Play Your Way: Designing Educational Play Spaces

Create an optimal environment for learning and play with well-designed educational spaces

Child care centers or family day homes are often a child’s first exposure to a dedicated learning environment. During these formative years, it’s important to inspire intellectual curiosity by creating a fun and stimulating space. However, top-notch organization is also essential. Create an educational environment that encourages growth, development, and creativity while also facilitating your day-to-day tasks, and you’ll have a child care program that operates both as a safe place to learn and play as well as a professional environment.

Program design

The design of your program has an effect on everything from your productivity to the behavior and interest of the children.

The ideal setup has clearly defined spaces of where materials belong; this not only helps you as a provider, but also helps children learn how to independently locate, clean up, and handle toys and supplies responsibly.

Creating different interest centers that encourage children as they move through stages of play or types of activities helps define spaces clearly. As you’re planning your layout, think of how each area might affect others around it. For instance, a dramatic play area may be a poor choice to place next to a quiet space for reading or coloring. Sketch out your ideas on paper to evaluate the flow of movement and the potential for problems.

Safety is one of the most important factors. Make sure you choose low, child-sized furniture, have locked cabinets or closets for toxic or messy supplies, and eliminate any hazards such as sharp corners, exposed plugs or outlets, or unsecured exits.

Interest areas

Different learning centers can help maintain children’s interest throughout the day and are designed to help them learn through play. Creating separate, thoughtfully designed, well-stocked interest areas promotes independence, encourages involvement, and helps with decision making. Here are some suggestions for categories that are particularly helpful for infants and toddlers.

Literacy center

Developing pre-reading skills is an important part of laying the foundation for an appreciation of reading. Create a space that is cozy, relaxing, and inviting, preferably in a quieter area of the room. Add a rug, age-appropriate chairs, a reading fort or play tent, and well-stocked bookshelves or baskets of books. This area can be where you hold story time, but should also encourage independent exploration.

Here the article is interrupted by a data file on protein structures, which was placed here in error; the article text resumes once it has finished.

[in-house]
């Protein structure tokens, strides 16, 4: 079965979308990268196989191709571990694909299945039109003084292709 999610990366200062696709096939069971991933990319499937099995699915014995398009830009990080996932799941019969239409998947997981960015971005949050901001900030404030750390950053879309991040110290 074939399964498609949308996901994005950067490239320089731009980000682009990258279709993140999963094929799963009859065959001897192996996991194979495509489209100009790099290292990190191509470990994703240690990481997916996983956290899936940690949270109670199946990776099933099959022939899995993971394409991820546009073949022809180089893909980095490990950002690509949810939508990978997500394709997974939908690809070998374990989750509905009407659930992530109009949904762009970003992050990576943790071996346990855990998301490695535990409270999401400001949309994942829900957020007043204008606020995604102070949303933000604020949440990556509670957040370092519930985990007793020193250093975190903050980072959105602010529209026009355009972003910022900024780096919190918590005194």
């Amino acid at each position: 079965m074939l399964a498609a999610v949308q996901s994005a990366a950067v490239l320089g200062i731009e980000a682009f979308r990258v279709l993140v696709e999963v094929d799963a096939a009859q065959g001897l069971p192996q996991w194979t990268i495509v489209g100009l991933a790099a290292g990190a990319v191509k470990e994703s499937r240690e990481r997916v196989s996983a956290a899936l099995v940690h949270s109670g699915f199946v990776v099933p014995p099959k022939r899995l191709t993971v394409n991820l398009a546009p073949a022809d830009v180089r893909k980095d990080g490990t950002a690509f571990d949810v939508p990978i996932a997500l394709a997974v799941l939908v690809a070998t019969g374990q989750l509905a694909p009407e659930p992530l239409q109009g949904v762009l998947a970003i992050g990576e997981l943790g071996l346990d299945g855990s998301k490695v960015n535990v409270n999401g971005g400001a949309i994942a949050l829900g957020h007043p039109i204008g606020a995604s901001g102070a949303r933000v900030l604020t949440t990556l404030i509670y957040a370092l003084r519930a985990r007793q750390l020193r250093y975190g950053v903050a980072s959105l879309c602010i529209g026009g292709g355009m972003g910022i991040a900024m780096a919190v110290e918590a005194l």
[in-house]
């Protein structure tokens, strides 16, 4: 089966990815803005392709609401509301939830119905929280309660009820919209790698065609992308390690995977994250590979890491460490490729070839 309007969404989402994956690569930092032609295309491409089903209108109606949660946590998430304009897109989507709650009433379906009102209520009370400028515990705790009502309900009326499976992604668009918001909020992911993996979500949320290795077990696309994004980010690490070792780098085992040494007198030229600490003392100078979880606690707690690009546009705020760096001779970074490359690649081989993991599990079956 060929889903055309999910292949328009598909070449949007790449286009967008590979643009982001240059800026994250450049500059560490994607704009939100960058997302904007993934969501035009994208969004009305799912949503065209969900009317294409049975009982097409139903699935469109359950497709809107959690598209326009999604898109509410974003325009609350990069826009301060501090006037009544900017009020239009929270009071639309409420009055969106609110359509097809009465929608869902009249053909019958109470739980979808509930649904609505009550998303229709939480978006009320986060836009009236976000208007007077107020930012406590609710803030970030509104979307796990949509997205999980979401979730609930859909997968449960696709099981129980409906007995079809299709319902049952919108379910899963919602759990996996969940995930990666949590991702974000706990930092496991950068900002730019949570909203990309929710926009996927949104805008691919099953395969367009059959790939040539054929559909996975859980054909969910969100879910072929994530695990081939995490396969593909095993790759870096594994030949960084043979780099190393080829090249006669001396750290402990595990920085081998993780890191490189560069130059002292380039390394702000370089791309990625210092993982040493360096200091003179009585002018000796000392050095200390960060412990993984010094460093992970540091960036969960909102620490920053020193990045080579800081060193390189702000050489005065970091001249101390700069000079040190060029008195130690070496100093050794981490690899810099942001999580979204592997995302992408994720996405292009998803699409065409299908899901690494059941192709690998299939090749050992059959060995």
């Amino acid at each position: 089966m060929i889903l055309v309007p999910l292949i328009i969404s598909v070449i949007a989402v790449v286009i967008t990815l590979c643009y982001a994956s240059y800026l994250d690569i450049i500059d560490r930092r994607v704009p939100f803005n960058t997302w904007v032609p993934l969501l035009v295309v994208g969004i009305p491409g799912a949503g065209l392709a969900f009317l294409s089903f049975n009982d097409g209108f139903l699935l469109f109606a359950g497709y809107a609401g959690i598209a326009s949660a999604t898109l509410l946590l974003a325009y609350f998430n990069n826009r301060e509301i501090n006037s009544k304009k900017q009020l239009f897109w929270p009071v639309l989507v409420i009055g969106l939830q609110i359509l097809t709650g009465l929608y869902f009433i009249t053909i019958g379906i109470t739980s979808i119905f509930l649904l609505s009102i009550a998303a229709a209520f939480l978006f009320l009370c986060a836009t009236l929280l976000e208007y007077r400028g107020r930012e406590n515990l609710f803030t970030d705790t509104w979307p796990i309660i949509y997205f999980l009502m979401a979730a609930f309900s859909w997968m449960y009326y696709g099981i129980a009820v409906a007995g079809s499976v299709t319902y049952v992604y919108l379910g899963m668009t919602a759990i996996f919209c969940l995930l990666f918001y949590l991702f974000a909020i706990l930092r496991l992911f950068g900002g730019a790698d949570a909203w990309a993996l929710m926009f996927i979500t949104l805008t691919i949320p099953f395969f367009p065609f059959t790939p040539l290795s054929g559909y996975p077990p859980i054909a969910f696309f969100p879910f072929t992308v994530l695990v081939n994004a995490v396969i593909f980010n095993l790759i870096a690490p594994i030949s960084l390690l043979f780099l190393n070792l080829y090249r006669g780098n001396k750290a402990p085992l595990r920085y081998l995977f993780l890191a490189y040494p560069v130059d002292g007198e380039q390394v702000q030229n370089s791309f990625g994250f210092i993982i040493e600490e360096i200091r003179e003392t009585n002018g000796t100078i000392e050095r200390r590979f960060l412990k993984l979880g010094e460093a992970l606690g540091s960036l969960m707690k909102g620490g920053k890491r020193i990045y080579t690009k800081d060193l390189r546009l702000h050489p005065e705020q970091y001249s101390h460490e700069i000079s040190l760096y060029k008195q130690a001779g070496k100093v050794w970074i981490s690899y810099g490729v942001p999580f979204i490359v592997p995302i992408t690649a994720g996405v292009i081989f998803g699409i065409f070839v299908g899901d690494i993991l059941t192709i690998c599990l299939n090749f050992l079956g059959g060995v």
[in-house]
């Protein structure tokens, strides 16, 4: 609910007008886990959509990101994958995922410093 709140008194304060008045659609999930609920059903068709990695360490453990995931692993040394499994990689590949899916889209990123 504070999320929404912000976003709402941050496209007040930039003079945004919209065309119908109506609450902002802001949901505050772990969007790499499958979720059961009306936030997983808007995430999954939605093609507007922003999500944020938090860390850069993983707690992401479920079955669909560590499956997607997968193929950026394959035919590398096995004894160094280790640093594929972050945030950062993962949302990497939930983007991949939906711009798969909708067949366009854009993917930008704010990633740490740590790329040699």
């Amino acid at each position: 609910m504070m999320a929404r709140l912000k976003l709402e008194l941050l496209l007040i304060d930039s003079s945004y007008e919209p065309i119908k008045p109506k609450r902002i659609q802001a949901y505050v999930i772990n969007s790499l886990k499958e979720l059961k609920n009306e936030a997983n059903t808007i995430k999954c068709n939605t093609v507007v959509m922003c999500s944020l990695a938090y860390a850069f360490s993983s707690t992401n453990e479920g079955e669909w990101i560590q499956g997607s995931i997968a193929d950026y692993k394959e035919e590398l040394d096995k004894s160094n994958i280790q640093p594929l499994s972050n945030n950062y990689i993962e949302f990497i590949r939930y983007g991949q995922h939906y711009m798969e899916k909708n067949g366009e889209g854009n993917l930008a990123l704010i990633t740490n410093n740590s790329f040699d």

Dramatic play

Pretend play is a fun activity for children that also encourages social skills. Ideally, this would be a larger area that can accommodate noisier play. Include dress-up items here, and toys that allow children to play house, like a toy kitchen, play food, pretend tools, or dolls. Children can practice problem-solving, negotiating, communication and cooperation through dramatic play.

Block area

Creative, constructive play can be accomplished through simple toys and materials such as blocks. Due to its need for space and tendency to be loud, setting the block area up near the dramatic play area is a good idea. Allow children to play with the materials in either space. Ideal flooring is flat and smooth, and shelves and/or large bins are essential for easy cleanup time.

Art space

Children love art, and it’s a great way to encourage creative expression. Positioning an art area near a sink can save you from future messes, and you may want to limit this center to a space with vinyl flooring, if possible. Have easels and dry erase boards available and a variety of materials in different drawers, bins, or containers to inspire supervised free-choice play.

Science and math center

Allow children to observe, experiment, classify, and combine in an area that helps children learn science, math, and logic. Available toys may include age-appropriate materials such as sturdy magnifying glasses, counting and sorting toys, and natural specimens such as plants, rocks, or fossils.

Music and movement area

Help children learn more about music, rhythm, motor skills, and collaboration with an area that encourages experimenting with sound and movement. An open area with storage options for kid-friendly instruments is the perfect setting for this center.

Children (and their care givers) spend a lot of time in their learning environments. Take a careful look at your plan, your available area, the materials you plan to incorporate, and the children in your care to design a space that will encourage them to grow and bloom.

The Virginia Infant & Toddler Specialist Network helps improve the quality of care for infants and toddlers through extensive resources, services, and education for caregivers. Learn more about how we can help you improve the standard of care.

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